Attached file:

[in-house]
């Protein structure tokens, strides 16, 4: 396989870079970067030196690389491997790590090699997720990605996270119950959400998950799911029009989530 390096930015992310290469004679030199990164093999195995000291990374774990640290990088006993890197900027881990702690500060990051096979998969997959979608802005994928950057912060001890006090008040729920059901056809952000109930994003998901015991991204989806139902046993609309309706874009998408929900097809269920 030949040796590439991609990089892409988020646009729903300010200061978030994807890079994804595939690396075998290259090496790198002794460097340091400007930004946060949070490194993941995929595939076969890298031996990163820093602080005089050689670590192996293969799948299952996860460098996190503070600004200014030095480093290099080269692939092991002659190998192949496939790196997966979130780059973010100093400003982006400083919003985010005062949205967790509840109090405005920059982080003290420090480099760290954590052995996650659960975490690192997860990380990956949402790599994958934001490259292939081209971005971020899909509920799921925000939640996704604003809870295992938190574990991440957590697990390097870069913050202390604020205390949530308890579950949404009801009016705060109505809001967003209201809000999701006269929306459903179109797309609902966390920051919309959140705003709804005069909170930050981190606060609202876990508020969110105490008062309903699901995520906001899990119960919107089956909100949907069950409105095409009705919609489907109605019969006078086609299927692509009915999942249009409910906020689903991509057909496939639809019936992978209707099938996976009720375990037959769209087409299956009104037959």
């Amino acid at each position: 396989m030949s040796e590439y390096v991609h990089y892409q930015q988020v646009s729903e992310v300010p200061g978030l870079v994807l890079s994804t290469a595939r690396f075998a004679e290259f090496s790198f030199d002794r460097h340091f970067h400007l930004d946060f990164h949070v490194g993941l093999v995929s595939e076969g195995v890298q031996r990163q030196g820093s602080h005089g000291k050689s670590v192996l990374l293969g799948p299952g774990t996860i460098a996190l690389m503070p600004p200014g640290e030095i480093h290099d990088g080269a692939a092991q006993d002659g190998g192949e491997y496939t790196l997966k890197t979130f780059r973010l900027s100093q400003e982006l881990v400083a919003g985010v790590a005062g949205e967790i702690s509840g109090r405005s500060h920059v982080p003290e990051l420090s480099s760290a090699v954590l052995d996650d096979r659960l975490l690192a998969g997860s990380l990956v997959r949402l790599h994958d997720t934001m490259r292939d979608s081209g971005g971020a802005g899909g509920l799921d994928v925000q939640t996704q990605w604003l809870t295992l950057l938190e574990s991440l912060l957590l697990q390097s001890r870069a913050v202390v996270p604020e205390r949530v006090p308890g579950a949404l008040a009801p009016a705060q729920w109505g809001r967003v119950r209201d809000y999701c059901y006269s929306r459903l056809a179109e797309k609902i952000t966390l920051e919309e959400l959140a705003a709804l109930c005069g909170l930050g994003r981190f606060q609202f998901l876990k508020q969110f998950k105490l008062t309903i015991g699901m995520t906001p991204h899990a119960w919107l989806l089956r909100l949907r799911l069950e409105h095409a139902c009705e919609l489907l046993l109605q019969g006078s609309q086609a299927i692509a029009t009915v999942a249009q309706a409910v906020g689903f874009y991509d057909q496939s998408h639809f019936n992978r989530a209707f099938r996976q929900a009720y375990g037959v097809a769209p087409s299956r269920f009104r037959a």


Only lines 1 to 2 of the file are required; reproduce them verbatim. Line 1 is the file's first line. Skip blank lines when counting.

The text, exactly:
[in-house]
């Protein structure tokens, strides 16, 4: 396989870079970067030196690389491997790590090699997720990605996270119950959400998950799911029009989530 390096930015992310290469004679030199990164093999195995000291990374774990640290990088006993890197900027881990702690500060990051096979998969997959979608802005994928950057912060001890006090008040729920059901056809952000109930994003998901015991991204989806139902046993609309309706874009998408929900097809269920 030949040796590439991609990089892409988020646009729903300010200061978030994807890079994804595939690396075998290259090496790198002794460097340091400007930004946060949070490194993941995929595939076969890298031996990163820093602080005089050689670590192996293969799948299952996860460098996190503070600004200014030095480093290099080269692939092991002659190998192949496939790196997966979130780059973010100093400003982006400083919003985010005062949205967790509840109090405005920059982080003290420090480099760290954590052995996650659960975490690192997860990380990956949402790599994958934001490259292939081209971005971020899909509920799921925000939640996704604003809870295992938190574990991440957590697990390097870069913050202390604020205390949530308890579950949404009801009016705060109505809001967003209201809000999701006269929306459903179109797309609902966390920051919309959140705003709804005069909170930050981190606060609202876990508020969110105490008062309903699901995520906001899990119960919107089956909100949907069950409105095409009705919609489907109605019969006078086609299927692509009915999942249009409910906020689903991509057909496939639809019936992978209707099938996976009720375990037959769209087409299956009104037959």